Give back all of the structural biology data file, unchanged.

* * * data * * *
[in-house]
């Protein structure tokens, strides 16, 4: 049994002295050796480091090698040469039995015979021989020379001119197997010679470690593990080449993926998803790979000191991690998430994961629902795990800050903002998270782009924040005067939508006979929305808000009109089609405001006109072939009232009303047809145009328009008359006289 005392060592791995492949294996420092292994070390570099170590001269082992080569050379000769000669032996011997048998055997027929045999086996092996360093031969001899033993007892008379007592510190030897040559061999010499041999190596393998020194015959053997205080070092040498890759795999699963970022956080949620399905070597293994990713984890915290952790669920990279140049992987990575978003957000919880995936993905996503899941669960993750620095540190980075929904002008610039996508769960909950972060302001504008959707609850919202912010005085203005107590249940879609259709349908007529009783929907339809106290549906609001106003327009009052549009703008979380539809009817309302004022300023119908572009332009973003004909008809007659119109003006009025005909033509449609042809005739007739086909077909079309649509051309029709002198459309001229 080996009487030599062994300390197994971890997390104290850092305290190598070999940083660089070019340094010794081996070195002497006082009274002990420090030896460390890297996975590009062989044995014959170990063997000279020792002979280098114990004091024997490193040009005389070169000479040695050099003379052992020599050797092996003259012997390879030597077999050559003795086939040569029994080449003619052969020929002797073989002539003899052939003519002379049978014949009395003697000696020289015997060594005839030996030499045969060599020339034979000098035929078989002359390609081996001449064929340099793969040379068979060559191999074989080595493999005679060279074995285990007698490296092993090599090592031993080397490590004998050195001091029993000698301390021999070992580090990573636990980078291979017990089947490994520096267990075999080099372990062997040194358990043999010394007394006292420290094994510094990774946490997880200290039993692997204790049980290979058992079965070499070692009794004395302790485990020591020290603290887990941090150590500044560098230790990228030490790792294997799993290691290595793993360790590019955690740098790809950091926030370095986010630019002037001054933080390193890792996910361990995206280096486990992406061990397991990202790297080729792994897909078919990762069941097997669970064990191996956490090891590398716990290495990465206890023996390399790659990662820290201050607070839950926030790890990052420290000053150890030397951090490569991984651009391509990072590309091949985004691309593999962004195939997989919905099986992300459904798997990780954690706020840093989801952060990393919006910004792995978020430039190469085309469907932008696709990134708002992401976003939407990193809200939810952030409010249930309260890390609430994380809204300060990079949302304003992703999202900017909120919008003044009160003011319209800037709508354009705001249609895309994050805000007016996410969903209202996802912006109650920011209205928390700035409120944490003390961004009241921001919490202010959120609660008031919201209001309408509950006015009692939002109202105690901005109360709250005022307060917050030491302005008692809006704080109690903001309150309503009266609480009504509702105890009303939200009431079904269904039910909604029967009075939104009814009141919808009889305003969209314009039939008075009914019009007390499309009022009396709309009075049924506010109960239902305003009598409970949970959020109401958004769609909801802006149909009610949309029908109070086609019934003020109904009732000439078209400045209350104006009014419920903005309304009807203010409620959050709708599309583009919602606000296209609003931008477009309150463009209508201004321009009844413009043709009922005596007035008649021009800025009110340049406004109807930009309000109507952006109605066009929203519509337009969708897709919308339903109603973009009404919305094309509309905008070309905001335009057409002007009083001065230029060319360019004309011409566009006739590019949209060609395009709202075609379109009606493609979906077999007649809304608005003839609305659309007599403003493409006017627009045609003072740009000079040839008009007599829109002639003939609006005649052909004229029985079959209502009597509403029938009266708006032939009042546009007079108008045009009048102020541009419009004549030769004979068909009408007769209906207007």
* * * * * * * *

[in-house]
């Protein structure tokens, strides 16, 4: 049994002295050796480091090698040469039995015979021989020379001119197997010679470690593990080449993926998803790979000191991690998430994961629902795990800050903002998270782009924040005067939508006979929305808000009109089609405001006109072939009232009303047809145009328009008359006289 005392060592791995492949294996420092292994070390570099170590001269082992080569050379000769000669032996011997048998055997027929045999086996092996360093031969001899033993007892008379007592510190030897040559061999010499041999190596393998020194015959053997205080070092040498890759795999699963970022956080949620399905070597293994990713984890915290952790669920990279140049992987990575978003957000919880995936993905996503899941669960993750620095540190980075929904002008610039996508769960909950972060302001504008959707609850919202912010005085203005107590249940879609259709349908007529009783929907339809106290549906609001106003327009009052549009703008979380539809009817309302004022300023119908572009332009973003004909008809007659119109003006009025005909033509449609042809005739007739086909077909079309649509051309029709002198459309001229 080996009487030599062994300390197994971890997390104290850092305290190598070999940083660089070019340094010794081996070195002497006082009274002990420090030896460390890297996975590009062989044995014959170990063997000279020792002979280098114990004091024997490193040009005389070169000479040695050099003379052992020599050797092996003259012997390879030597077999050559003795086939040569029994080449003619052969020929002797073989002539003899052939003519002379049978014949009395003697000696020289015997060594005839030996030499045969060599020339034979000098035929078989002359390609081996001449064929340099793969040379068979060559191999074989080595493999005679060279074995285990007698490296092993090599090592031993080397490590004998050195001091029993000698301390021999070992580090990573636990980078291979017990089947490994520096267990075999080099372990062997040194358990043999010394007394006292420290094994510094990774946490997880200290039993692997204790049980290979058992079965070499070692009794004395302790485990020591020290603290887990941090150590500044560098230790990228030490790792294997799993290691290595793993360790590019955690740098790809950091926030370095986010630019002037001054933080390193890792996910361990995206280096486990992406061990397991990202790297080729792994897909078919990762069941097997669970064990191996956490090891590398716990290495990465206890023996390399790659990662820290201050607070839950926030790890990052420290000053150890030397951090490569991984651009391509990072590309091949985004691309593999962004195939997989919905099986992300459904798997990780954690706020840093989801952060990393919006910004792995978020430039190469085309469907932008696709990134708002992401976003939407990193809200939810952030409010249930309260890390609430994380809204300060990079949302304003992703999202900017909120919008003044009160003011319209800037709508354009705001249609895309994050805000007016996410969903209202996802912006109650920011209205928390700035409120944490003390961004009241921001919490202010959120609660008031919201209001309408509950006015009692939002109202105690901005109360709250005022307060917050030491302005008692809006704080109690903001309150309503009266609480009504509702105890009303939200009431079904269904039910909604029967009075939104009814009141919808009889305003969209314009039939008075009914019009007390499309009022009396709309009075049924506010109960239902305003009598409970949970959020109401958004769609909801802006149909009610949309029908109070086609019934003020109904009732000439078209400045209350104006009014419920903005309304009807203010409620959050709708599309583009919602606000296209609003931008477009309150463009209508201004321009009844413009043709009922005596007035008649021009800025009110340049406004109807930009309000109507952006109605066009929203519509337009969708897709919308339903109603973009009404919305094309509309905008070309905001335009057409002007009083001065230029060319360019004309011409566009006739590019949209060609395009709202075609379109009606493609979906077999007649809304608005003839609305659309007599403003493409006017627009045609003072740009000079040839008009007599829109002639003939609006005649052909004229029985079959209502009597509403029938009266708006032939009042546009007079108008045009009048102020541009419009004549030769004979068909009408007769209906207007």